Artists in the Gulf Coast continue to inspire with their unique and innovative approaches to materials, color, and controversial issues of today. This fall, we asked visual artist Ryan Hawk to share five things that he loves.
Through sculpture and video, conceptual artist Ryan Hawk investigates the way we relate to our bodies. A Houston native, Hawk completed his graduate studies at the University of Texas at Austin and returned to Houston in 2018 as an artist in the Museum of Fine Arts, Houston’s prestigious Core Residency program.
Hawk uses silicone as his primary material and is fascinated by the way it is employed across industries, from plastic surgery to petrochemicals and even sexual lubricants. His “flesh-objects” critique the complexities of whiteness and patriarchy through his exploration of tattooing and how the practice is embedded within colonial history. As recently featured in the 2021 Texas Biennial, for example, Impossible Erasures of the Impossibility draws on American poet Fred Moten’s critique of theorist Frantz Fanon’s thoughts on liberal humanism to explore the blackout trend in tattooing and its connection to race.
Five Things Ryan Hawk Loves
Silicone rubber “I’m interested in silicone’s inherent corporeality. It looks and feels like flesh, and it’s used within overlapping economies.”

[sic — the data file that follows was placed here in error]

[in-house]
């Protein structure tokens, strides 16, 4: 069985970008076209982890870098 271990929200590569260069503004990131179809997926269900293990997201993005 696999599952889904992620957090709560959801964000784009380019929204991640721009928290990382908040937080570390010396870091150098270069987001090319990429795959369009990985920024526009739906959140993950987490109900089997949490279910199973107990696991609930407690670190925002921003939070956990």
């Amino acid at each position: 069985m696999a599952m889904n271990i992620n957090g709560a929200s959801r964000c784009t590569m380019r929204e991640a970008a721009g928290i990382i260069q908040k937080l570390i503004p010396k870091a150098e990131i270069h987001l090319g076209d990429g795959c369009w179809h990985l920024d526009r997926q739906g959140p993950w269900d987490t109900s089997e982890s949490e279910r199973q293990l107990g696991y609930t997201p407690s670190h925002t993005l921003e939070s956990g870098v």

- Reading “I’m an avid reader, particularly history and theory. I want people to read more.”
Frantz Fanon “Fanon’s work teaches us that not only is race a cultural construct, but racism is the structure of Western aesthetic culture, and it’s embedded in everything. Fanon insists that revolutionary, anticolonial violence is crucial, and that’s a part of his work that is so undervalued.”
Child’s Play “The horror genre as a whole is super important to my practice, but the Chucky films were super formative for me from a very young age.”
Surrealist galleries at the Menil Collection “It’s really special and incredibly diverse. It was also really important for me to experience this collection at such a young age.” Ryan Hawk reflects on the significance of the Menil Collection’s surrealist galleries here.